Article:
Google can similarly use the Nexus 7 to connect to its own online offerings, which include YouTube and Google Play. It will go after more cost-conscious users who might shun the pricier iPad.

"They all but called it a Kindle Fire killer. They're clearly gunning for that No. 2 spot behind Apple's iPad that is currently occupied by Kindle," said Altimeter Group analyst Chris Silva. "But the con is they do not yet have a footprint in people's minds and wallets as the go-to place to purchase and consume media."


Shares in Google gained 0.8 percent to $569.37 in afternoon trade.

The Nexus will feature the new 4.1 "Jelly Bean" version of Google's software, as well as a front-facing camera, a 1280x800 resolution screen, and an Nvidia Tegra 3 processor.

Google's Android software is the No. 1 operating system for smartphones, with about 1 million Android devices getting activated every day

But it has struggled to compete with Apple's iPad in the market for tablets, largely because it lags far behind Apple and Amazon in terms of available content and tablet-specific applications, such as games.

Executives showcased the new 4.1 "Jelly Bean" version of Android operating system on Wednesday. The new software delivers faster performance, according to the company, and new features such as "voice search."

"That range of services will be the secret to stitching together this rag-tag fleet of Android gadgets into a platform that can compete with Apple for minutes of users' attention rather than premium device dollars," said Forrester analyst James McQuivey.

The tablet's limited availability -- executives said they had no plans yet to expand distribution beyond Google's own site -- may curtail initial sales growth.

Google briefly sold a specially designed Android smartphone - the Nexus One - directly to consumers in 2010, but closed the online store after four months saying it had not lived up to expectations.

But it's the lack of "native" applications -- software designed with a larger tablet in mind, rather than ported from smartphones -- that is the Nexus' biggest impediment for now.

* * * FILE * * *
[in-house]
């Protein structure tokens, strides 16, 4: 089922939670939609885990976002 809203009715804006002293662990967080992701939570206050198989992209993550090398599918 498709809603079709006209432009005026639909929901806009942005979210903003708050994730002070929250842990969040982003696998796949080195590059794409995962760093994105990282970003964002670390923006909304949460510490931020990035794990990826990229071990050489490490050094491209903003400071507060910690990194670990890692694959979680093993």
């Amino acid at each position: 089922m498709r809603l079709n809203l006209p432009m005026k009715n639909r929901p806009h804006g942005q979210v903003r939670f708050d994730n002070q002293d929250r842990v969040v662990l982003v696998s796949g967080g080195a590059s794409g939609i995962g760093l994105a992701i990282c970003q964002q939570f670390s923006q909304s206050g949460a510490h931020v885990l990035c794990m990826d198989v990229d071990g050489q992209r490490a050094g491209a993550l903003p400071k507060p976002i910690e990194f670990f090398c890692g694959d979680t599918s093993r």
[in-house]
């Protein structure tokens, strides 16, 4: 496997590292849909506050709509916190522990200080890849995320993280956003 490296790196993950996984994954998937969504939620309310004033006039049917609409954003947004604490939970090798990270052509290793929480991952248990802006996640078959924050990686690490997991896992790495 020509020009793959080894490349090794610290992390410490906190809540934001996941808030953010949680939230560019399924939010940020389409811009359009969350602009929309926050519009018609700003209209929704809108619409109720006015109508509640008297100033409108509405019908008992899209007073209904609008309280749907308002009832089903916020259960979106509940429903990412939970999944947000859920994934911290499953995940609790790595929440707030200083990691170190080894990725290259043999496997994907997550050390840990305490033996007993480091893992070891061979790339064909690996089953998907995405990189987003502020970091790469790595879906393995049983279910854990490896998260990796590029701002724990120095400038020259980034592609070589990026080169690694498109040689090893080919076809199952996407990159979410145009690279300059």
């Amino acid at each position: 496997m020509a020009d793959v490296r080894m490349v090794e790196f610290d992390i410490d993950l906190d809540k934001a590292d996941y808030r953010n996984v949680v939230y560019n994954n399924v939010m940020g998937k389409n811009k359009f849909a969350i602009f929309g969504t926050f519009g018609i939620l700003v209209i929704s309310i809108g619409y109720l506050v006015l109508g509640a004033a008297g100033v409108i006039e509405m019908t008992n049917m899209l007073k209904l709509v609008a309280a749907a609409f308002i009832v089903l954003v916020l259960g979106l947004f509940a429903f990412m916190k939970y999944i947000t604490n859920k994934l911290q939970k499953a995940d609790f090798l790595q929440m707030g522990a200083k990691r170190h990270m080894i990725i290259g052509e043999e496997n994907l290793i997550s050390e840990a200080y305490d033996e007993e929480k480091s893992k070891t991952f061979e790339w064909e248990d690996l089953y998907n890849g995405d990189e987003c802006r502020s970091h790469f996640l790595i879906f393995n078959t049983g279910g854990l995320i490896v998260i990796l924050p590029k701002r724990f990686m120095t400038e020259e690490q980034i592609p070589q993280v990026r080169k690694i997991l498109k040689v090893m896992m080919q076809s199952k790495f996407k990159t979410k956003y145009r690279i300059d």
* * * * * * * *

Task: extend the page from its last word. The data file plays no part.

"Unless you have a strong app offering, for a consumer it is a piece of glass that does what a phone does on a larger screen," Carolina Milanesi, analyst at Gartner Research.

(Editing by Tim Dobbyn, Gary Hill and David Gregorio)

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Comments (3)
dotap wrote:
If the Google tablet functions no better than the Nexus S phone, then this will be a money pit for Google.

Jun 27, 2012 3:59pm EDT  --  Report as abuse
Ananke wrote:
Yey, no HDMI out and no SD card slot…This is not a tablet, it is Google made Kindle thingy, with very limited functionality for $200. Besides, streaming to a TV will require the just announced Nexus Q streamer for another $300…
From a marketing prospective, it is DOA device…which I just confirmed with my several friends Android developers.

Jun 27, 2012 5:01pm EDT  --  Report as abuse
fjordprefect wrote:
“But it has struggled to compete with Apple’s iPad in the market for tablets, largely because it lags far behind Apple and Amazon in terms of available content and tablet-specific applications, such as games.”

And also because the Android OS is a mess. I own both Apple and Android tablets and Android is basically a ramped-up, pre-touchscreen phone OS. It feels like Java. Is it Java? It feels like it. Clunky, slow and geek-oriented.

Jun 27, 2012 6:25pm EDT  --  Report as abuse